Six months ahead of the election, super PACs have already spend more than $12 million in congressional races, according to data compiled for TPM by the Center for Responsive Politics.
While super PACs have already had a major impact in the Republican presidential primary, observers expect state-level super PAC spending in Senate and House races to have an even bigger impact than it has in the presidential race. A total of 24 separate races have already received an influx of more than $100,000 in super PAC funds, money with much more potential to swing local races than it does national.
So far, the race for Indiana Sen. Dick Lugar’s seat has seen the most super PAC money, with $2.5 million in the race, most of it against the Indiana Republican or in support of his primary opponent. Tea Party Republicans are backing state treasurer Richard Mourdock, and FreedomWorks alone has spent over half a million in the race.
American Crossroads, the massive Republican super PAC affiliated with Karl Rove, is keeping mum on its specific plans, though it has said it will spend millions on behalf of Republican candidates. A spokesman for American Crossroads declined to elaborate on their plans but said the group was “focused on doing everything we can to help the Republican majority in the Senate and keep the majority in the House.”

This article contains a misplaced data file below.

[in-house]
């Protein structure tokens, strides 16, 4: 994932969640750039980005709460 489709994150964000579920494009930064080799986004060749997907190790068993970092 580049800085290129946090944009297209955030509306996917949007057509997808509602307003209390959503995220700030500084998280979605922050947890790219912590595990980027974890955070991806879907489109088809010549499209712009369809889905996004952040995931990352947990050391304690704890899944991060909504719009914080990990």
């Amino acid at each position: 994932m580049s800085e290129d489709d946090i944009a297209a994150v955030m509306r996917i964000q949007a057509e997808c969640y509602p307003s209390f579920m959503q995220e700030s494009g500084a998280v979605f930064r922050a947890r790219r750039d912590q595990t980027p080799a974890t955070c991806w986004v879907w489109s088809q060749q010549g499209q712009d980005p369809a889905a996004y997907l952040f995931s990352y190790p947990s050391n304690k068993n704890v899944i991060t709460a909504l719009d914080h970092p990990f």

Democrats trying to raise money for such groups are put in an awkward position, as many potential donors oppose the Supreme Court’s 2010 Citizens United decision.
“I think it’s very hard for them to turn around and start raising this money, although not impossible,” Bill Allison of the Sunlight Foundation told TPM.
Democrats say super PACs are necessary for them to stay competitive in races that were hit by an influx of super PAC money in 2010.
“The pitch is that we are the firewall against outside Republican money,” Andy Stone of House Majority PAC, a Democratic super PAC, told TPM. “We all know what happened last cycle, in so many close races where Republican outside groups came in at the last minute, dumped a whole much of money and ended up winning the race. We’re here to make sure that doesn’t happen this cycle.”
Allison said that super PAC money can often benefit challengers most.
“The problem that every challenger has is name recognition. What super PACs are able to do is drive up the negatives of their opponent while creating a warm, fuzzy image of their candidate,” Allison said. “It’s a huge equalizer for challengers I think.”